Earlier this month, the Spanish social network for web and app developers, Betabeers , met for the first time in London. I was privileged enough to be able to attend, and I came away with some new conclusions about this kind of networking meeting.
Firstly, I’ll describe in brief the presentations that were given. First up was Pau Gay (@paugay) who spoke about his project Doonish, which he’s developing in free time with other colleagues (you can find their presentation slides here ). It’s a social online trivia game loosely based on the board game Trivial Pursuits. Pau went over what was going well in development, and also what was causing difficulties (mainly in marketing and monetization ideas). He helped to keep the audience engaged by asking logic questions at set intervals (with cookie prizes!) and gave updates on how the team coped with technical challenges. This was a lively presentation that covered the technical elements whilst still being entertaining.
The other person to make a presentation was Bruce Lawson (@brucel) who spoke on responsive web design. Another engaging speaker with a strong following in the audience, Bruce taught us about creating responsive websites for various mobile devices, and went over some of the issues and difficulties involved. His overview of media queries on CSS 3 was lapped up by web designers and programmers alike, yet he made sure to keep the talk entertaining and engrossing. He also covered videos and adaptive image techniques on the web, and made the important point that the people setting the web standards (at w3.org) need feedback and guidance as well as us lesser mortals. A great presentation from Bruce, and anyone interested in responsive web design could do worse than to study his presentation notes ).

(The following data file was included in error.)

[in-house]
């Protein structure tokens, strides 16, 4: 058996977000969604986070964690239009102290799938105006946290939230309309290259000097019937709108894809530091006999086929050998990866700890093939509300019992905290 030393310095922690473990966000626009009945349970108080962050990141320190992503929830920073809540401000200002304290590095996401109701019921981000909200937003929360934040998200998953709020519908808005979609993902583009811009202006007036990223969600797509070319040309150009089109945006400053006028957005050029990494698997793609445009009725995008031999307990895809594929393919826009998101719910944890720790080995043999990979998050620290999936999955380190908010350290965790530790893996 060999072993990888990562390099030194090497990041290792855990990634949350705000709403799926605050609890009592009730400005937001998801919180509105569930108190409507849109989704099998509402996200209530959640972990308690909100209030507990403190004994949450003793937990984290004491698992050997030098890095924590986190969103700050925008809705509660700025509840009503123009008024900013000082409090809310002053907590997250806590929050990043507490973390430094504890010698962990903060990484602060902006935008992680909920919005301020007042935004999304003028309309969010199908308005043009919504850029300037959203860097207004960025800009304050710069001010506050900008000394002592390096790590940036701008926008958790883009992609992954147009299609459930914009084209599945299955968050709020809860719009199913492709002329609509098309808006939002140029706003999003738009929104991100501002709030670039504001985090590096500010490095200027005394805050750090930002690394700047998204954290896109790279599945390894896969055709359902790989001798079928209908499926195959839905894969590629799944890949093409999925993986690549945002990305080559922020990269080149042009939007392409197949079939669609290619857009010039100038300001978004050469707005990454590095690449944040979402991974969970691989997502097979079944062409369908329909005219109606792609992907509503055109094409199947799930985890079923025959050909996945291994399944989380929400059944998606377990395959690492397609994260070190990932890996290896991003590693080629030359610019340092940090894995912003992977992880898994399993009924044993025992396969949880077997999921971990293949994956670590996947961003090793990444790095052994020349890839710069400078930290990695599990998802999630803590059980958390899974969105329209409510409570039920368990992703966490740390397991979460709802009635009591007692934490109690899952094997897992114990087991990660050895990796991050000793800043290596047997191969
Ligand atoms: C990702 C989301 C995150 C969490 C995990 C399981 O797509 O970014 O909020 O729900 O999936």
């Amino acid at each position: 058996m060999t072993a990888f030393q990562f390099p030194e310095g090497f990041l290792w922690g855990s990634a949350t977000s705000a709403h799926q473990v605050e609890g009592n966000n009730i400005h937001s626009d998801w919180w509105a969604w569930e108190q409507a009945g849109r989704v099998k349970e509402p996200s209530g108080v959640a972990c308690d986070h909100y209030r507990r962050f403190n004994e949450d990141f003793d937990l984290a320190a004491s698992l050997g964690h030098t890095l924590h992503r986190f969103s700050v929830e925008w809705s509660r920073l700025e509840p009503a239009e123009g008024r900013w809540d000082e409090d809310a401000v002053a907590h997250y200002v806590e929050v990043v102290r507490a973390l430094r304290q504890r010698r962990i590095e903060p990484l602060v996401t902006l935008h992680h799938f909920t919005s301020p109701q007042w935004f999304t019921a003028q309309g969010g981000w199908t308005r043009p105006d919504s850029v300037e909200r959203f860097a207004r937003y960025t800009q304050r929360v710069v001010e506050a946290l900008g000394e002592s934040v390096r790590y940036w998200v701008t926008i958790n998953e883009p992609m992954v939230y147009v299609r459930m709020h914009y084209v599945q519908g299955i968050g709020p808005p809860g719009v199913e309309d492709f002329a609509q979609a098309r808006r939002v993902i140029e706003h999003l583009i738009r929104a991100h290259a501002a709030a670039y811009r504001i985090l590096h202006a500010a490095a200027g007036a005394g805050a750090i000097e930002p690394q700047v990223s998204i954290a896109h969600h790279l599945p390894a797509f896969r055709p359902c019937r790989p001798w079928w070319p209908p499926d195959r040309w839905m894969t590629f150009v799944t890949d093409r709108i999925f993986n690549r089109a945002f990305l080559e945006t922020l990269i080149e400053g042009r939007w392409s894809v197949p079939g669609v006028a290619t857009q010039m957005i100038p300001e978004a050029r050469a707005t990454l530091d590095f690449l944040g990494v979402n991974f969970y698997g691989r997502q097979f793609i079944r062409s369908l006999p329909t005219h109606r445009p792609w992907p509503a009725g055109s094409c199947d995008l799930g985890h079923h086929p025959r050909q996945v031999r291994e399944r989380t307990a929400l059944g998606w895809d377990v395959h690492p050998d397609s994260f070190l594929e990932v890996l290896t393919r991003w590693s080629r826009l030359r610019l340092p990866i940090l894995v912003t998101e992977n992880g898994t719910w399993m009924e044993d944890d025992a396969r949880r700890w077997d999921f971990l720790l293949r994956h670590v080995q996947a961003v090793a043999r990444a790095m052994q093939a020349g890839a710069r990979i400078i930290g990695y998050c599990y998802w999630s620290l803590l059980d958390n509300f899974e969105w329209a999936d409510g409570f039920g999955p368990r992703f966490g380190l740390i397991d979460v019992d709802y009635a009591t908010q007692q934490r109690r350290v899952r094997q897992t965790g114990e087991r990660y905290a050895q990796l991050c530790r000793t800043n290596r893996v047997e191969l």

All in all, this was a great event with two fascinating presentations, and many thanks are due to @Tizonsoft for organising the event. So, what did I learn from this meet-up (apart from the technical information stuff, fascinating in itself)? Firstly, although I already knew that the audience (made up of other developers) learns a lot from these types of presentation, it’s also the case that the presenters can learn a lot. They get exposure to their project, and also possibly get feedback on issues from their audience. Secondly, that developers and standards bodies, actually need feedback from the rest of us, more than we perhaps realise. Thirdly, the slides and YouTube videos that are made of these presentations, mean that a useful learning resource is being built up for the community at BetaBeers. No wonder that BetaBeers are now giving links to learning networks on their site. Lastly, it strikes me, that prospective employers and investors on the look-out for talent and ideas in the developer and start-up world, would strike gold if they attended this type of event. Maybe though, we should keep that little secret to ourselves?